The Father of Horror Films

Ze Germans

Adequatly crowning the “father of horror films” is quite a tricky business. Of course, credit must be given to the mind-bending trickery of film pioneer Georges Méliès, but since his films were in fact little more than vaudeville magic adapted to the screen, and because of the fact that the films he made seldom ranged more than 10 or 15 minutes, it wouldn’t seem right to lend him such a fancy title. And although some very adequate interpretations of classic horror themes sprung from the pencils of the likes of Poe, Shelley, Hugo and Burroughs were made during the first 15 years of the fledgling genre, no-one really had such an impact that they could today be called the father of horror movies.
aa student
But one thing is utterly clear; the honour should to to a German. And although his name is now largely forgotten among a wider audience, the one who seems most fitted is a man who was called Paul Wegener. Wegener starred in what has been cited as both the first full length expressionist film and the first full length horror film, Der Student von Prag, or The Student of Prague. The film portrays a young student who is unhappily in love with a young girl, but not rich enough to ask for her hand. He makes a Faustian deal with a sorcerer who gives him gold in return for his reflection in the mirror (aka his soul). His mirror image then takes on a life of his own to do gruesome deeds.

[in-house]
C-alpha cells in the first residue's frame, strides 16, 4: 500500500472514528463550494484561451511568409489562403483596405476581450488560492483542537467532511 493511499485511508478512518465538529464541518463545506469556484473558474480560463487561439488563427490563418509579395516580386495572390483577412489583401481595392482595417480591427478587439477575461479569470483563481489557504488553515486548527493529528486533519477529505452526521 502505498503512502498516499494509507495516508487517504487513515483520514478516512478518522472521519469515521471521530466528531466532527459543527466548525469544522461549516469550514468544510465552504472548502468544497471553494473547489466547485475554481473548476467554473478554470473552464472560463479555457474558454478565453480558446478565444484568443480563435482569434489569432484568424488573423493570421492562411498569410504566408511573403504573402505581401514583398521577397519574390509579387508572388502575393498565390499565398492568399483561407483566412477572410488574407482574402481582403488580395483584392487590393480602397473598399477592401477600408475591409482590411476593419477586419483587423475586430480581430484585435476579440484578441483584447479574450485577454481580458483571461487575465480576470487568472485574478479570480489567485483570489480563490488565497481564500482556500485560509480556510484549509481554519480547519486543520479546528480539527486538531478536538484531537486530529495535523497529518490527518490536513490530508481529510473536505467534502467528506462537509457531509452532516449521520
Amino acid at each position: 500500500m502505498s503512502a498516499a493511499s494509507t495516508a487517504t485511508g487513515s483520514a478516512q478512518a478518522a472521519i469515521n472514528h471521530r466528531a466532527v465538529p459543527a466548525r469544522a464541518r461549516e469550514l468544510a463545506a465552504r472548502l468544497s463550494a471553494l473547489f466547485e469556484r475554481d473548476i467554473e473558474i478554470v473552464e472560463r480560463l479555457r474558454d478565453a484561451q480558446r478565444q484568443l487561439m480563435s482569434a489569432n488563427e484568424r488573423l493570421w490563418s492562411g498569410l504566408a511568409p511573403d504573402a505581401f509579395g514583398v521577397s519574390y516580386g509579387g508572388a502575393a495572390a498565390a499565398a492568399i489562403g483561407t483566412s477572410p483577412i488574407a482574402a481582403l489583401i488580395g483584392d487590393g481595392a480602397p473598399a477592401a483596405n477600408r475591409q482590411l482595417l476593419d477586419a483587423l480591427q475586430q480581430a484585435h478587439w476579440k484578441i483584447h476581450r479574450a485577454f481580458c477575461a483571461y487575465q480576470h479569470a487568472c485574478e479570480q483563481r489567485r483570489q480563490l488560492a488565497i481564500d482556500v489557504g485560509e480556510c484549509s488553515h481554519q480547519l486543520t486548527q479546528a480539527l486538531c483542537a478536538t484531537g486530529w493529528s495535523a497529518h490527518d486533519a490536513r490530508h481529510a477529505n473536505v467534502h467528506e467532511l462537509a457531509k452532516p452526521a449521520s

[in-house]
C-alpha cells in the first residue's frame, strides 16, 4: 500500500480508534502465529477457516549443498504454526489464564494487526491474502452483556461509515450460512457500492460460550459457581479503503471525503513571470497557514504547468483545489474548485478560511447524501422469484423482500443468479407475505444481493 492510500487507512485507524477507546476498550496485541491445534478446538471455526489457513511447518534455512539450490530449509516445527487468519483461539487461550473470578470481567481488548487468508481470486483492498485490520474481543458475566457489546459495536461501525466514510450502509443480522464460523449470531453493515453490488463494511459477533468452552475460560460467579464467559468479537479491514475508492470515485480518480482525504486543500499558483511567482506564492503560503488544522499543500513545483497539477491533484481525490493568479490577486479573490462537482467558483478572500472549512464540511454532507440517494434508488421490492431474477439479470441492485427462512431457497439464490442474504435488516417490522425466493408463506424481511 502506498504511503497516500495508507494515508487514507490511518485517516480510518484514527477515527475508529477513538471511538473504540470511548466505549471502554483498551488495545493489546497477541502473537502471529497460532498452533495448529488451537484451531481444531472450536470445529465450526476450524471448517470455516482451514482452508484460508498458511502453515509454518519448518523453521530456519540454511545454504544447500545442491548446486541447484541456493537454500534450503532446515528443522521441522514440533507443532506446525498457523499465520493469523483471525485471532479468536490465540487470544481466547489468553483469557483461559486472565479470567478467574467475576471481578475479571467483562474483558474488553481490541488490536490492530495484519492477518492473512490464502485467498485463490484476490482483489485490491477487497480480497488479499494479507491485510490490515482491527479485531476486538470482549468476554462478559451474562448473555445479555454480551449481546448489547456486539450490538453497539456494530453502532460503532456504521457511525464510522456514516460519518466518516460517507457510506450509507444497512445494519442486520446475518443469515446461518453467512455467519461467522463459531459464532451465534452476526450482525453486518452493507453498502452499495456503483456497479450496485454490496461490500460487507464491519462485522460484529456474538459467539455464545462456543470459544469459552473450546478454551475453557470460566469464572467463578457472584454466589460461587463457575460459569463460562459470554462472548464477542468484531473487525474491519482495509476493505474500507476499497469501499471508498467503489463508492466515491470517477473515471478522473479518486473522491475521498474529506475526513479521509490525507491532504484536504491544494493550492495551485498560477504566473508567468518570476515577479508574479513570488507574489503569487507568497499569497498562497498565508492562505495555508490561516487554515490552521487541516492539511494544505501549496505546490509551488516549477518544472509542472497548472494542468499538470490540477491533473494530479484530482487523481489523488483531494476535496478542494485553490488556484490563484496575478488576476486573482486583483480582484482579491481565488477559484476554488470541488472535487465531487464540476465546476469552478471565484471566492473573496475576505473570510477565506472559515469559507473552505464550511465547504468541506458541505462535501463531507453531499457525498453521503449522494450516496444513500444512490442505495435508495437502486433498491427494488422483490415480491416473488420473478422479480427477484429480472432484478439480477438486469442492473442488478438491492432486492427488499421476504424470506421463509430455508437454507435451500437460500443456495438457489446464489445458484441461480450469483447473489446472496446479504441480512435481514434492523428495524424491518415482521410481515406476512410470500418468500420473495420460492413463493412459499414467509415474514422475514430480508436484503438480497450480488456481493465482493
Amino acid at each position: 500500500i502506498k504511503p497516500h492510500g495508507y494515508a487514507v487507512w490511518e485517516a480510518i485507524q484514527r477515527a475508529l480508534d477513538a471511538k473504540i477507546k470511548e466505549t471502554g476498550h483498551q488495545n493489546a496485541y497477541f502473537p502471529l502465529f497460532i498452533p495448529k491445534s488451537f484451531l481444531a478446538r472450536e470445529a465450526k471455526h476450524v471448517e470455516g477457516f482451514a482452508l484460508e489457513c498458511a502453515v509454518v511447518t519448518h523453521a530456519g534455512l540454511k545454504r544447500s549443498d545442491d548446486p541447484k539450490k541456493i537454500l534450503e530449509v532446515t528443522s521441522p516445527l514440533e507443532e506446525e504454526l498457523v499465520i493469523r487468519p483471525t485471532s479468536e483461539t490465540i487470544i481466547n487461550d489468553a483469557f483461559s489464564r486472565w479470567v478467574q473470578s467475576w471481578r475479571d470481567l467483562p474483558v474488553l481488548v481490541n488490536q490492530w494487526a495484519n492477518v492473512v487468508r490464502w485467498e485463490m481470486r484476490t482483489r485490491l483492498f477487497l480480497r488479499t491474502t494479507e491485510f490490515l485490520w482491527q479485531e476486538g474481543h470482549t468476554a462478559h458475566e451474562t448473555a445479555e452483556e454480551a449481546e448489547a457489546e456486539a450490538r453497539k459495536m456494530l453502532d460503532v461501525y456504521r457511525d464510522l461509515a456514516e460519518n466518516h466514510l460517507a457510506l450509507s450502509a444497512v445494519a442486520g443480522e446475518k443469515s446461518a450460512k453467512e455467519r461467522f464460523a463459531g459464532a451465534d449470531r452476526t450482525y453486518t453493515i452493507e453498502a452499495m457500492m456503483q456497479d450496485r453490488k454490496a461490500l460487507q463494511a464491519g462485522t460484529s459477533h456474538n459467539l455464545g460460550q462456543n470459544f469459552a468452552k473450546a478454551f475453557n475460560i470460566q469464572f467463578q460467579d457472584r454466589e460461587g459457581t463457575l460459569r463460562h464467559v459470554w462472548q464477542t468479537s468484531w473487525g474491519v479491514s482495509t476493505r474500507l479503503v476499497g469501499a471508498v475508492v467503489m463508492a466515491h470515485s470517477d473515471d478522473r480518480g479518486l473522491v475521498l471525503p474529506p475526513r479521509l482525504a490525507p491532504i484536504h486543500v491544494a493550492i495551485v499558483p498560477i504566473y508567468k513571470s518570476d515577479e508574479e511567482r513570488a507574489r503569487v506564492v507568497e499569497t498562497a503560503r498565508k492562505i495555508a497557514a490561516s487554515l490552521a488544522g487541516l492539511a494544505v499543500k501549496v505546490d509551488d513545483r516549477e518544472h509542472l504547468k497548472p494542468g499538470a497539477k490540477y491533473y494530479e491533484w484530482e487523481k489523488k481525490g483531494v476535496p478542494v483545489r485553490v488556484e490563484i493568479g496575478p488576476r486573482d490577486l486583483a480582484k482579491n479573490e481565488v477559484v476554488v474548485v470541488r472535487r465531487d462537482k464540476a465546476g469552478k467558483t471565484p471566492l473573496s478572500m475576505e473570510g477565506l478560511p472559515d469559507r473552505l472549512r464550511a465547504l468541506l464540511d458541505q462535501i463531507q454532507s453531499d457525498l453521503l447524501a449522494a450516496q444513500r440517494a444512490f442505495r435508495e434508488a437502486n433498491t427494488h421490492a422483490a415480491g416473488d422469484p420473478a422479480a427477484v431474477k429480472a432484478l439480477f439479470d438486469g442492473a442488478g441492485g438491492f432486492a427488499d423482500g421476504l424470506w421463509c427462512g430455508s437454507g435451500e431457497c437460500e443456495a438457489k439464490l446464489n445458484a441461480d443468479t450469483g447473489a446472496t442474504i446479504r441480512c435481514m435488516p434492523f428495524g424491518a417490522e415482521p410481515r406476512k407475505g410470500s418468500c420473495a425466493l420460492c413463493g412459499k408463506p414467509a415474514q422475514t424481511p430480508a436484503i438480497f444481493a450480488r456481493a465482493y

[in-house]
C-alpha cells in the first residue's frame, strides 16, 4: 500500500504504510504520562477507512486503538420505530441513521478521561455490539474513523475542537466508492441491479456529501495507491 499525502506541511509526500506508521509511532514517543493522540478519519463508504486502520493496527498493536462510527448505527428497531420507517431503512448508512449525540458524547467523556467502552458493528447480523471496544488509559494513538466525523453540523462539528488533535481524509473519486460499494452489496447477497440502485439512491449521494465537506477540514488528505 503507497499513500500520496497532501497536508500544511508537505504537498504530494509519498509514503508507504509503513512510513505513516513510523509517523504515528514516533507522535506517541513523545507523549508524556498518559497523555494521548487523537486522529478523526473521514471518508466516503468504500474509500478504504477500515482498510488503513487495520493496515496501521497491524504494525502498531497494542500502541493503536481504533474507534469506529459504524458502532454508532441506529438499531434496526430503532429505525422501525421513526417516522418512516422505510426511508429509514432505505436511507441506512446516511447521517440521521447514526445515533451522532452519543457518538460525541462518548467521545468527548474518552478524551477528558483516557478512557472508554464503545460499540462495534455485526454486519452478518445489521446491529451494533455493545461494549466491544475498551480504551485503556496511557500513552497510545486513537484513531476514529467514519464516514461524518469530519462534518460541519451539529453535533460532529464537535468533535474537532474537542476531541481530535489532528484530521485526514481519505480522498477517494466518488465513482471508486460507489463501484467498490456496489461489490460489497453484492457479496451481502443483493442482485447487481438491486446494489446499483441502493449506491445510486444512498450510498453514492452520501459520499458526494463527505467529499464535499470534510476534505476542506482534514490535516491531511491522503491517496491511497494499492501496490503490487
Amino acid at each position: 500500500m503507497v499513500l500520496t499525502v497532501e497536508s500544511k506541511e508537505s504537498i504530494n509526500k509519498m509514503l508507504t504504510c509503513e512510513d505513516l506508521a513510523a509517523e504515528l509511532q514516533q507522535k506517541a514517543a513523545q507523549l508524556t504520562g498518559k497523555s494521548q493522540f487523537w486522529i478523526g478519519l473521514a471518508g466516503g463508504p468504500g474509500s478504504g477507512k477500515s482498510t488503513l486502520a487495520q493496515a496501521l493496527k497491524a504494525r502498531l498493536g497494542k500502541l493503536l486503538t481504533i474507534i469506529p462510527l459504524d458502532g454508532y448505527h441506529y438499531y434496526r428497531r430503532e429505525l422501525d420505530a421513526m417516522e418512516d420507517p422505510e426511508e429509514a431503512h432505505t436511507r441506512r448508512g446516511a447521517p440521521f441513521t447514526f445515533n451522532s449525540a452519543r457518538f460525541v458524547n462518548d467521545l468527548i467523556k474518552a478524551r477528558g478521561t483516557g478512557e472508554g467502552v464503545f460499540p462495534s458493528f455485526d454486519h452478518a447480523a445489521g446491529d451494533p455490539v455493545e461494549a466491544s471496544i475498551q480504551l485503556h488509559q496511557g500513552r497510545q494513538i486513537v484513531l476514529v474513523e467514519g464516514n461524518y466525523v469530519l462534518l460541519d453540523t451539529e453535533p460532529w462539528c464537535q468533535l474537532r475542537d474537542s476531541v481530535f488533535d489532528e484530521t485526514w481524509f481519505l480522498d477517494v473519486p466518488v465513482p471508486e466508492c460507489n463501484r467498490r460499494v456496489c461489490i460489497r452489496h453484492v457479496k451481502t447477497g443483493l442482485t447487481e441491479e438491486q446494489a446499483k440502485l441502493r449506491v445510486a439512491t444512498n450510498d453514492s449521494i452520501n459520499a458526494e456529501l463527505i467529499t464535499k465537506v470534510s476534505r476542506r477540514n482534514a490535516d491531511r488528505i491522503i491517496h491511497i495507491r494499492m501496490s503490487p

The film was directed by Wegener and Stellan Rye and was released in 1913. Although Wegener was hardly a student (close to 40 years of age), he also played the titular character. It was his first motion picture, but it firmly cemented his vision of the motion picture as the medium for expressing new ideas and ideals. The film was a way of mirroring political and social changes in society and provided technical and scenographical opportunities that the theatre stage lacked. I shall later further discuss some of the ideas behind the German expressionist cinema, but in short it might be described as a genre that often disregarded realism in favour of mood and symbolism. One of the reasons for symblolic rather than realistic sets and a minimum of lighting was that the German film industry at the time was extremely vibrant, but horribly poor.

After the success of Der Student, Wegener got together with a friend called Henrik Galeen (who later remade The Student of Prague) to work on a film inspired by an old Jewish myth about The Golem, a magical creatured summoned out of clay who would help the Jews in times of dire need. Unsurprisingly the project backfires and the creature turns on its creator (doesn’t that sound rather like another chap we know?). In this case it featured an antique salesman who finds a Golem. Wegener, who was a large and imposing man was perfect for the title role – a performance that heavily influenced Boris Karloff’s performance of Frankenstein’s monster.

Der Golem was released in 1915 and was a huge success. Following the success he made a film about The Yeti (1916) and a parody of The Golem, The Golem and the Dancer (1917) and an origin story, The Golem – How He Came to the World (1920). The original Der Golem is today lost, save for a few fragments, and when disussing The Golem, people today mostly refer to the immensely successful third film in the series.

Although very realistic compared to later expressionist films, The Golem had a feel of “heightened reality” and a very dark, gothic feel to it, that strongly influenced later masterpieces such as Nosferatu, The Phantom of the Opera and Dracula.

So without further ado, I hereby pronounce Paul Wegener The Father of Horror Films.

ac golem4

 

For more early horror films, please check out my Playlist

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